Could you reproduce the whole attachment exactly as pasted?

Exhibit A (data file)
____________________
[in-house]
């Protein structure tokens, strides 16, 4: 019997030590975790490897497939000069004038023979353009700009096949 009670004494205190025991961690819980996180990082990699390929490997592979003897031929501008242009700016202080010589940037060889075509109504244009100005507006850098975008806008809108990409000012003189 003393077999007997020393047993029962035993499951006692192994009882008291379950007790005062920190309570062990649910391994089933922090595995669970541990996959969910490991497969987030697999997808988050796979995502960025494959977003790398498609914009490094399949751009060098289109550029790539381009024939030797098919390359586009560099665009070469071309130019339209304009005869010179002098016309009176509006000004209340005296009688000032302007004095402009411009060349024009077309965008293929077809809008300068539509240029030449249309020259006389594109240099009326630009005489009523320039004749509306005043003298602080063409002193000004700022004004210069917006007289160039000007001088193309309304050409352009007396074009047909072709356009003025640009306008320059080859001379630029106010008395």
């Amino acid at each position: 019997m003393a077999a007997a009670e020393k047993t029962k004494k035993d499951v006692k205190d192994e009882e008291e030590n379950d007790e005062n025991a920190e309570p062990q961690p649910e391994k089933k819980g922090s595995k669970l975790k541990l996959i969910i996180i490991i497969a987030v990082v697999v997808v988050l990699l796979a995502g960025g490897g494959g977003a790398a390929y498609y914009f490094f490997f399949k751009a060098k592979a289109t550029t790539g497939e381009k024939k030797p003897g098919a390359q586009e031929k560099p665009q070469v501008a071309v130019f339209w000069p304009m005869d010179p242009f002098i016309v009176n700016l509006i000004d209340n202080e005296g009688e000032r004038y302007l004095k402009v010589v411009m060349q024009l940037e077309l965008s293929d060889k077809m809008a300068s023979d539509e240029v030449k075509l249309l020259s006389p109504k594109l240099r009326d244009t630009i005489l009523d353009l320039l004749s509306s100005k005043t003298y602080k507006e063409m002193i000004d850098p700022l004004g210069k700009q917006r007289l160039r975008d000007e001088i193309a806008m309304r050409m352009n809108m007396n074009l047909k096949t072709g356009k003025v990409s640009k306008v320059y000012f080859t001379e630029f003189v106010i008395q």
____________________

[in-house]
């Protein structure tokens, strides 16, 4: 019997030590975790490897497939000069004038023979353009700009096949 009670004494205190025991961690819980996180990082990699390929490997592979003897031929501008242009700016202080010589940037060889075509109504244009100005507006850098975008806008809108990409000012003189 003393077999007997020393047993029962035993499951006692192994009882008291379950007790005062920190309570062990649910391994089933922090595995669970541990996959969910490991497969987030697999997808988050796979995502960025494959977003790398498609914009490094399949751009060098289109550029790539381009024939030797098919390359586009560099665009070469071309130019339209304009005869010179002098016309009176509006000004209340005296009688000032302007004095402009411009060349024009077309965008293929077809809008300068539509240029030449249309020259006389594109240099009326630009005489009523320039004749509306005043003298602080063409002193000004700022004004210069917006007289160039000007001088193309309304050409352009007396074009047909072709356009003025640009306008320059080859001379630029106010008395």
């Amino acid at each position: 019997m003393a077999a007997a009670e020393k047993t029962k004494k035993d499951v006692k205190d192994e009882e008291e030590n379950d007790e005062n025991a920190e309570p062990q961690p649910e391994k089933k819980g922090s595995k669970l975790k541990l996959i969910i996180i490991i497969a987030v990082v697999v997808v988050l990699l796979a995502g960025g490897g494959g977003a790398a390929y498609y914009f490094f490997f399949k751009a060098k592979a289109t550029t790539g497939e381009k024939k030797p003897g098919a390359q586009e031929k560099p665009q070469v501008a071309v130019f339209w000069p304009m005869d010179p242009f002098i016309v009176n700016l509006i000004d209340n202080e005296g009688e000032r004038y302007l004095k402009v010589v411009m060349q024009l940037e077309l965008s293929d060889k077809m809008a300068s023979d539509e240029v030449k075509l249309l020259s006389p109504k594109l240099r009326d244009t630009i005489l009523d353009l320039l004749s509306s100005k005043t003298y602080k507006e063409m002193i000004d850098p700022l004004g210069k700009q917006r007289l160039r975008d000007e001088i193309a806008m309304r050409m352009n809108m007396n074009l047909k096949t072709g356009k003025v990409s640009k306008v320059y000012f080859t001379e630029f003189v106010i008395q």